If you really want to give your kids a unique cultural experience then a visit to Bangkok should be top of your family bucket list. Thailands capital city is a colourful, vibrant, cultural delight that has a little bit of something for all ages and personalities. But it can be a bit daunting to plan a Bangkok family trip, especially if it’s your first time. Having visited Bangkok with my daughter many times since she was just two years old I’ve put together this ultimate guide to visiting Bangkok with kids to hopefully make your planning a bit easier.
There’s a lot of information in this post so feel free to jump to the specific information you’re after from the table of contents below.
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List of Contents
- 1 How to plan a family trip to Bangkok
- 2 Best Areas to stay in Bangkok with kids
- 3 Things to do in Bangkok for families
- 4 Toilets in Bangkok
- 5 How to get around Bangkok with kids
- 6 Where to eat in Bangkok with family
- 7 Is Bangkok safe for families
- 8 Shopping for kids in Bangkok
- 9 Packing for your family trip to Bangkok.
- 10 Preparing kids for your Bangkok family trip
- 11 Thai words to learn before your visit
- 12 Emergency numbers to memorise.
- 13 The best time to visit Bangkok
- 14 How to travel to Bangkok with kids
- 15 Movies and TV shows to watch before your trip to Bangkok
- 16 Books to read before your trip to Bangkok
How to plan a family trip to Bangkok
First up you’ll need to work out how long you’ll stay in Bangkok for. You’re probably visiting Bangkok as part of a family trip to Thailand and are likely to fly into and depart from Bangkok at the start and end of your adventure. Whilst it can be tempting to fly off to the pristine beaches and jungle covered islands straight away, make sure you give yourselves at least three days in Bangkok to explore and get over your jet lag. We like to fly into Bangkok, spend a few days there then have a couple of weeks exploring before flying home from somewhere like Phuket or Chiang Mai.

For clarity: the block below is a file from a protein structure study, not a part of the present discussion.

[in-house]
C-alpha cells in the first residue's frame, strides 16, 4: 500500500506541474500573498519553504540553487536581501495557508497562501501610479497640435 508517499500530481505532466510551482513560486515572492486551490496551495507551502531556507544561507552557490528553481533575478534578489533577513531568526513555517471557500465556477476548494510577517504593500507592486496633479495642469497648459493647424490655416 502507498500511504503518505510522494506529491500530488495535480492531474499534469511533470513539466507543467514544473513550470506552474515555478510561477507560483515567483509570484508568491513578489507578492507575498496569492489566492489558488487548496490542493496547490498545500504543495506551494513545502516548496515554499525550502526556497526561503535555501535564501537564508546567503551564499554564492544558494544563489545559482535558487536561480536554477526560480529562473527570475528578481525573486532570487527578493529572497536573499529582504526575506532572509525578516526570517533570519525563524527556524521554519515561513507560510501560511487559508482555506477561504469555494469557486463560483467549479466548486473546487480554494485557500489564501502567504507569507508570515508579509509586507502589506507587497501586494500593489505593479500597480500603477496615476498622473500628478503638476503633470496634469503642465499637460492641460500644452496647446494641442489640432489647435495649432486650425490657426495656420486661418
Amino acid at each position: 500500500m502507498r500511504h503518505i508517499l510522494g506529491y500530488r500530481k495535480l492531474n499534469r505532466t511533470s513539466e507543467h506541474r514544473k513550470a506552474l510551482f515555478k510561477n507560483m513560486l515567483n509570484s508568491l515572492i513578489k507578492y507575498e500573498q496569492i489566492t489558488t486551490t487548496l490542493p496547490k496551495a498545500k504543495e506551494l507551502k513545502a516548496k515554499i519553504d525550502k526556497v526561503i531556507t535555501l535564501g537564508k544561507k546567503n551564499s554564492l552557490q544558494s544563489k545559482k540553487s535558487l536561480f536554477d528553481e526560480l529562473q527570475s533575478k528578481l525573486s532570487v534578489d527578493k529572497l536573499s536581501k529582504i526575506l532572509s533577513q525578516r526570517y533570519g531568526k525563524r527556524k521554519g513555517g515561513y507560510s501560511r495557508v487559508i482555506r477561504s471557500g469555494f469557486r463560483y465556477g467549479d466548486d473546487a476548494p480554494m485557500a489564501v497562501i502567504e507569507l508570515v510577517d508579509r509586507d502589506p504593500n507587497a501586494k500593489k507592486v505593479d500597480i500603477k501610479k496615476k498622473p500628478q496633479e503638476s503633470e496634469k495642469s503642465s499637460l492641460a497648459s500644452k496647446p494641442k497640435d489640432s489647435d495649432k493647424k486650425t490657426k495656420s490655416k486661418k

The good news is that you probably wont need to organise a visa to travel to Thailand. UK passport holders can stay in Thailand for up to 45 days without the need for a visa and US passport holders for 30 days as both countries are part of the Thai visa exemption scheme. For more information have a look at the Thai Embassy website or the check out the UK Governments Thailand travel advice. You will obviously need your passport, accommodation details, travel insurance and return flight itinerary.
Always visit your doctor several months before you travel, they will be able to advise you on any additional vaccinations you will need before you visit.
Make sure you get excellent travel insurance as soon as you book. If anything happens to stop you’re family trip to Bangkok being possible or if anything happens when you’re there you’ll need it.
Before you leave take copies of passports, travel insurance, international drivers license (if you’re hiring a car) and a credit card. Leave one with family or friends and home and keep one in your luggage just incase you need these details or loose anything.